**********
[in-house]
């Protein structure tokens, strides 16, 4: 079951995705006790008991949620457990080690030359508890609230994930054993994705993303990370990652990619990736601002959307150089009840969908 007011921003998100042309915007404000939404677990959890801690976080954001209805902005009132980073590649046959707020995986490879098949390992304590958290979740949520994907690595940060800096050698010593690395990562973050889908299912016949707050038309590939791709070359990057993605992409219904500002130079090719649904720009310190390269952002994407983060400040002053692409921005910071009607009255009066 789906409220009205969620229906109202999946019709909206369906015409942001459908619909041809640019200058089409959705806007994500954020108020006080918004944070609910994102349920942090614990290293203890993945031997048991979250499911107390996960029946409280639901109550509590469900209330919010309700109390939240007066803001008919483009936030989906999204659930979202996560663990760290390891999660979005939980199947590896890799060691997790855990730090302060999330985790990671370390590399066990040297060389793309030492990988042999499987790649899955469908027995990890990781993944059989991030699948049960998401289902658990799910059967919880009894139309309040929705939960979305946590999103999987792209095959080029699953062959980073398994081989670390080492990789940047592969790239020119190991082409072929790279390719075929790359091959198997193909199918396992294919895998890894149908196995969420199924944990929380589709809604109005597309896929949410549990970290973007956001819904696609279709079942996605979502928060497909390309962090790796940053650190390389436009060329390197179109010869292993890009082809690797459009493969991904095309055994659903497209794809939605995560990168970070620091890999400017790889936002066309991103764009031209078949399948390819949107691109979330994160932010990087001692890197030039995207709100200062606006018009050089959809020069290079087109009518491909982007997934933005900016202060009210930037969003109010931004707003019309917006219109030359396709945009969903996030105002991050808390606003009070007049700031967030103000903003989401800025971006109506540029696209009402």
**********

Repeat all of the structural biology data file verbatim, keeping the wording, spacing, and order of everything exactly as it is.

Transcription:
[in-house]
């Protein structure tokens, strides 16, 4: 079951995705006790008991949620457990080690030359508890609230994930054993994705993303990370990652990619990736601002959307150089009840969908 007011921003998100042309915007404000939404677990959890801690976080954001209805902005009132980073590649046959707020995986490879098949390992304590958290979740949520994907690595940060800096050698010593690395990562973050889908299912016949707050038309590939791709070359990057993605992409219904500002130079090719649904720009310190390269952002994407983060400040002053692409921005910071009607009255009066 789906409220009205969620229906109202999946019709909206369906015409942001459908619909041809640019200058089409959705806007994500954020108020006080918004944070609910994102349920942090614990290293203890993945031997048991979250499911107390996960029946409280639901109550509590469900209330919010309700109390939240007066803001008919483009936030989906999204659930979202996560663990760290390891999660979005939980199947590896890799060691997790855990730090302060999330985790990671370390590399066990040297060389793309030492990988042999499987790649899955469908027995990890990781993944059989991030699948049960998401289902658990799910059967919880009894139309309040929705939960979305946590999103999987792209095959080029699953062959980073398994081989670390080492990789940047592969790239020119190991082409072929790279390719075929790359091959198997193909199918396992294919895998890894149908196995969420199924944990929380589709809604109005597309896929949410549990970290973007956001819904696609279709079942996605979502928060497909390309962090790796940053650190390389436009060329390197179109010869292993890009082809690797459009493969991904095309055994659903497209794809939605995560990168970070620091890999400017790889936002066309991103764009031209078949399948390819949107691109979330994160932010990087001692890197030039995207709100200062606006018009050089959809020069290079087109009518491909982007997934933005900016202060009210930037969003109010931004707003019309917006219109030359396709945009969903996030105002991050808390606003009070007049700031967030103000903003989401800025971006109506540029696209009402």